imdbRating > 8.0 . This is achieved via a UITableView and a set of prefetched movie data stored in a JSON file in the App bundle.
Models — Movie.swift
In order to display the above data, we will create
Movie , a model that will map data for each movie.
Worker — FileReader.swift
This is a Worker class that reads data from the static JSON file saved in the App bundle.
FileReader is a Worker that has a static method
getMovies(:)to read data from JSON files and send
Result in a
ViewController — MoviesListController.swift
This is a
UIViewController class that controls the UI of the App.
Notice that the controller in the above code holds an
optional reference of the
interactor , which is used to pass user and data requests from the controller to interactor as is evident from the usage of the method
MoviesListController also has a
render(props:) which is the only method responsible for updating the view as is suggested by the theory. This helps in debugging and maintaining update logics for the view.
The following snippet shows the
interactor performing its core responsibilities —
getMovies(:) to get data and
processMovies(:) to implement business logic.
interactor fetches data for
movies , processes it and then triggers an update in the
presenter . Hence, passing response from
interactor -> presenter
Presenter — MoviesListPresenter.swift
This section shows the
presenter , performing its core responsibility— updating
controller with the new data passed to it.
It is worth noting how in the method
presenter reads the current state of controllers
viewProps and updates only the required data and then triggers the
render(:) method that would start the view update. So, passing data from
presenter -> view . With this, the VIP cycle which is a
uni-directional data flow is completed.
Router — Router.swift
In VIP, Router is a class facilitating navigation from one view to another. Generally, each view has its own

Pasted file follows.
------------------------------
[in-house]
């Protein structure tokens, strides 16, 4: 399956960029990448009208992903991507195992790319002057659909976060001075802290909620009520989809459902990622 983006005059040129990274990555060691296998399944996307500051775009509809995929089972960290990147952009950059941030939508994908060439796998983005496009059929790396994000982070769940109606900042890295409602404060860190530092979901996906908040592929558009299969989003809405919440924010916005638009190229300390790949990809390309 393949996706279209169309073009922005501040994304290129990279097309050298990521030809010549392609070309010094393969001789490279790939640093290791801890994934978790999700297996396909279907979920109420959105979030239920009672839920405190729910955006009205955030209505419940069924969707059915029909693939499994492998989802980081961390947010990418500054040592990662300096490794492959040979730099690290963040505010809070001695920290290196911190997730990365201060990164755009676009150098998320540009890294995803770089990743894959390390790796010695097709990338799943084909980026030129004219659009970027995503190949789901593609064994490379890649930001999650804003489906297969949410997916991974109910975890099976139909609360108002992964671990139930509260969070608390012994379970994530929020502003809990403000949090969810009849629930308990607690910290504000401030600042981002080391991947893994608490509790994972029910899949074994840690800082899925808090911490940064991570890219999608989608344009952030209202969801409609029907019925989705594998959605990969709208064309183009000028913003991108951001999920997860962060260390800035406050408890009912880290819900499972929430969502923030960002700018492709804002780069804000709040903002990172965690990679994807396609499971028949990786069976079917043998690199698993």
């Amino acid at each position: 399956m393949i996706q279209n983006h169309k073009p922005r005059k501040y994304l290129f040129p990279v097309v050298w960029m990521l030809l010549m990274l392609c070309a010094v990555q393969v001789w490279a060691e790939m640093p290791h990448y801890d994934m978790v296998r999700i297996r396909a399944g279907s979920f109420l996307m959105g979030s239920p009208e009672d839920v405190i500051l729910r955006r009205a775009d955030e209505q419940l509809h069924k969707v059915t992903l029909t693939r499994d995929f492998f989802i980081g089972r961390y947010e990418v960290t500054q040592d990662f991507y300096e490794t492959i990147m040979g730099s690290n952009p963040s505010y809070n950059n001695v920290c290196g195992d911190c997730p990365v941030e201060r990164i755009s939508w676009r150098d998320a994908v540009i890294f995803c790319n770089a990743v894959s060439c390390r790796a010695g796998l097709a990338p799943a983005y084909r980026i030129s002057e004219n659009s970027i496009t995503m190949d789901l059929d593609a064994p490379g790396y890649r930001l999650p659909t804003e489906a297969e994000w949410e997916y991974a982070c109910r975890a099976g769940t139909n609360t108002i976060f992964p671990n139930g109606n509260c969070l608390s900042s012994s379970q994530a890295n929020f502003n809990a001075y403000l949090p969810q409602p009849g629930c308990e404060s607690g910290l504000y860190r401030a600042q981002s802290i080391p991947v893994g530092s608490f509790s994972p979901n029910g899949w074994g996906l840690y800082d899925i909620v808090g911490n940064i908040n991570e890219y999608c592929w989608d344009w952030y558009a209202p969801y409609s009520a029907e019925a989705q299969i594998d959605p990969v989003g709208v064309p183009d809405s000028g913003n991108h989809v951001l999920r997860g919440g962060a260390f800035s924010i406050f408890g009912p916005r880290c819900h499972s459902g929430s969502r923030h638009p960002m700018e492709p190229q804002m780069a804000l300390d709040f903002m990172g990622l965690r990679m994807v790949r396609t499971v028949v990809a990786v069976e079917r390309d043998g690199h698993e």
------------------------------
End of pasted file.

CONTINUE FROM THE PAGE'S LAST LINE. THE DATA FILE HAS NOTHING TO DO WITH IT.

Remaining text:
Router but, it is not always necessary as there can be a
global Router class that may be divided into various sub-routers whilst maintaining the navigation stack. In the example below, a global
Router is created that has its own
Observe how the method
showMoviesListView() is used to show the Movies list view. This method instantiates the controller, presenter, interactor and passes the reference of one entity to another. This is a very apt representation of the VIP cycle.
Once all the relations are established, the view is pushed onto the navigation stack which brings us to the end of VIP implementation.
The only thing left now is to call the
startNavigation() to start navigating and presenting views. This can be done either in
SceneDelegate classes. Based on my
deploymentTarget i.e. iOS 14.2, I have done that in
This brings us to the end of the article. All that is left now is to run the App.
Hope that now you can try and create your own iOS Apps that follow the Clean VIP Architecture and play around with your code in this amazing way whilst noticing the immense scope of VIP.
If you want the complete source code of the above example, visit the Github repository given below—
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See you soon! Until then,